The album Scary Monsters (and Super Creeps) saw Bowie revisit the character of Major Tom from Space Oddity with the huge hit Ashes To Ashes. The music video for the song going down as a defining early example of the artform, it’s bizarre colorization, horribly dated 80’s video effects and appropriation of New Romantic aesthetics going on to influence hordes of musicians and directors.

David Bowie – Let’s Dance

It would be Bowie’s next album, 1983’s Let’s Dance, that would really see him achieve complete world domination. The Nile Rodgers co-produced album went platinum in the UK and US, and its title track reached No. 1 in both markets.

Bowie would also push the envelope with the videos for this album. The video for Let’s Dance holds a particular point of affection for us Aussies for being partly set in Australia (seriously if you haven’t seen it watch the video above if only for the shots of Bowie dressed up in full 80’s gear playing guitar in a outback pub while a lone Aboriginal girl dances by the bar. Only in the ’80s).

The Later Years: Tin Machine, Black Tie White Noise, Earthling and Reality

David Bowie – They Say Jump
https://youtu.be/hZSWZLJeIzI

Struggling throughout the end of the ’80s with the pressure to live up to the success of Let’s Dance, Bowie would strike out in a series of bold directions at the end of the decade, even momentarily abandoning his solo career to start the short-lived four-piece, Tin Machine in 1989 (the less said about this the better).

He would experiment with hip hop, soul and jazz on 1993’s Black Tie White Noise and it’s lead single Jump They Say. 1997’s Earthling saw him take on drum’n’bass and jungle to critical acclaim. Lead single I’m Afraid Of Americans was remixed by Nine Inch Nails’ Trent Reznor for a single release, going on to spend 16 weeks in the Billboard Hot 100 aided somewhat by the Bowie and Reznor-staring video that was put on high rotation on MTV.

David Bowie – I’m Afraid Of Americans

Bowie released Reality in 2003, and the subsequent A Reality Tour went on to be the most profitable of 2004. Health problems began to best him, though, and he had to cut the tour short to recuperate from an angioplasty to treat an acutely blocked coronary artery.

Retreating from the spotlight and even the studio, the next ten years would only see Bowie make sporadic public appearances and guest spots with various artists, like on TV On The Radio’s Providence.

Last Days and Final Works: Where Are We Now, The Stars (Are Out Tonight) and Blackstar

Out of nowhere in 2013, Bowie re-emerged from obscurity with a new album, The Next Day, and a series of eerie singles and videos. Where Are We Now?, a sociopolitical meditation with its own lyric video, was first to drop. The Stars (Are Out Tonight) was soon to follow, landing with a bizarre short film/music video starring Tilda Swinton and Bowie as an elderly couple.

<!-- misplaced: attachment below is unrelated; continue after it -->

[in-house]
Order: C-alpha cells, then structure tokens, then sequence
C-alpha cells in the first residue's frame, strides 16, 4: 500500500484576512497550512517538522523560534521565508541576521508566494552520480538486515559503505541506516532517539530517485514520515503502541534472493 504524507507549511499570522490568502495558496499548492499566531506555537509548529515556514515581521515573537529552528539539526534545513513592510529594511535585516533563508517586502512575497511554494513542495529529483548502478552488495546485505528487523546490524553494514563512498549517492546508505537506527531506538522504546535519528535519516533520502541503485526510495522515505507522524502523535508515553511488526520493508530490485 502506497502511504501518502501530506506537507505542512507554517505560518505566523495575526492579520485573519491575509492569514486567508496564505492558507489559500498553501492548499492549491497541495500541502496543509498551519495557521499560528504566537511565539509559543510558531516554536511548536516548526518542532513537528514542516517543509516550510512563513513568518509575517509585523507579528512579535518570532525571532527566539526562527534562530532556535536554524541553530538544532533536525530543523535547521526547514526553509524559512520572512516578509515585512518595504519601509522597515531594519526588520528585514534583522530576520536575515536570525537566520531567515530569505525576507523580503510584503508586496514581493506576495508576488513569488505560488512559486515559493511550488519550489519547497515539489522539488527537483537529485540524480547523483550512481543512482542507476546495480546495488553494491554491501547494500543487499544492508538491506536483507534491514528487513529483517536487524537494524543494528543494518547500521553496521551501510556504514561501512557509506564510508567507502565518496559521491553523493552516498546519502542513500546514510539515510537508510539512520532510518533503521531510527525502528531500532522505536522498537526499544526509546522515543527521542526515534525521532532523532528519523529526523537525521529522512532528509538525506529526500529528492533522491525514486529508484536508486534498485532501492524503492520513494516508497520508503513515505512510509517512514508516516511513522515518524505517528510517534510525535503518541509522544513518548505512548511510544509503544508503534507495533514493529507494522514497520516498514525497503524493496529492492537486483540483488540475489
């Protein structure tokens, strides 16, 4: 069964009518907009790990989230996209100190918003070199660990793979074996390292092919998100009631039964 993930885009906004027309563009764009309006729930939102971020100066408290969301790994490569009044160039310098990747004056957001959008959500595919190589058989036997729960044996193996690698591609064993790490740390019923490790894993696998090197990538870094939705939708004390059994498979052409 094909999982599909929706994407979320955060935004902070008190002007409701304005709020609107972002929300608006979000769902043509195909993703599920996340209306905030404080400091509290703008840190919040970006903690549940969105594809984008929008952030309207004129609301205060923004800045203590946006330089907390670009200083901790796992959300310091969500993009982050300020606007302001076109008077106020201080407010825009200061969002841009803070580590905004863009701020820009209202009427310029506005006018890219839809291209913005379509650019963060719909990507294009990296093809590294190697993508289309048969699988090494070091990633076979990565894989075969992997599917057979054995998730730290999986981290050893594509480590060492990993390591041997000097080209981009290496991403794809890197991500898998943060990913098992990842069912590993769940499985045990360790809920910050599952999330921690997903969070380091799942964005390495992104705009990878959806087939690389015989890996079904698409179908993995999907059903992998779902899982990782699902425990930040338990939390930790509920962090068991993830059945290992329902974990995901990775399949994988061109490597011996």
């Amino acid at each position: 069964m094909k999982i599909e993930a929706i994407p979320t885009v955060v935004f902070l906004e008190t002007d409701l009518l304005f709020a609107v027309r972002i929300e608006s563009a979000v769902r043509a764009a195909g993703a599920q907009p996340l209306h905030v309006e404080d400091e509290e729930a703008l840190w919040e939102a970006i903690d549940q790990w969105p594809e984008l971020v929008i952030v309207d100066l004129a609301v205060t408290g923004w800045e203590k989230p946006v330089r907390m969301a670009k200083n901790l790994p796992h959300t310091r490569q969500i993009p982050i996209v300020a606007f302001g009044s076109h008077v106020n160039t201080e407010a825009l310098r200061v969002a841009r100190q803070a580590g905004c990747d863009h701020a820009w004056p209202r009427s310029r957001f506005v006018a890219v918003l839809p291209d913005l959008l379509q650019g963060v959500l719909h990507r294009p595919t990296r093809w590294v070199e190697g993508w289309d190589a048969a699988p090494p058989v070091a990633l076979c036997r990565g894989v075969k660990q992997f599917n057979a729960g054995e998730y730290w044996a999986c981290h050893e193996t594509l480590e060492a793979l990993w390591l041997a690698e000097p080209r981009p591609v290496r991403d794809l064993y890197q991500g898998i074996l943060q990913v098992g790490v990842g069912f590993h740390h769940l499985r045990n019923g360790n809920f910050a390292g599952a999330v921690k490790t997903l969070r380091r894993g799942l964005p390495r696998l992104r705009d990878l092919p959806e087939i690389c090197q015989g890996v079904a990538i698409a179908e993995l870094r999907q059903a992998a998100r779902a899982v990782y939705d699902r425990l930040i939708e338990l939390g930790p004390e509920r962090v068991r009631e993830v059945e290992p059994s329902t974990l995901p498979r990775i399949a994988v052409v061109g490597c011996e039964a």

David Bowie – The Stars (Are Out Tonight)

This then led to Blackstar, his final album and his self-penned requiem.

“He always did what he wanted to do. And he wanted to do it his way and he wanted to do it the best way,” said producer Tony Visconti of the album following Bowie’s death. “His death was no different from his life – a work of Art. He made Blackstar for us, his parting gift.”

David Bowie – Lazarus

Liberated to finally follow his longtime idol Scott Walker down the rabbit whole of dark twisted fantastical avant garde compositions, Bowie does away with the trappings of pop music on Blackstar, the album serving as a window into how he dealt with his impending death.

With such sombre subject matter, Bowie embraced the darkest visual aesthetic of his career on the album, the videos for its singles Blackstar and Lazarus featuring dark, gothic and paranoid imagery which mirrors the ghostly beauty of the music.

David Bowie – Blackstar

It’s fitting that a man who always tried to follow his own creative impulse and never be led by others should leave us with such a singular work of art as a parting gift. It speaks to his love of music and his fans that he would dedicate so many of his final days to working on this, his gift to us.

And while many of us are surely heartbroken, obsessively listening back to all his music that meant so much to us over the years, it’s his lyrics from Blackstar that keep running around in my head:

“Something happened on the day he died.
Spirit rose a metre and stepped aside.
Somebody else took his place, and bravely cried.
(I’m a blackstar, I’m a blackstar).”

It seems even in death, he aimed to inspire others. May he rest in peace.

Gallery: 25 Iconic Photos of David Bowie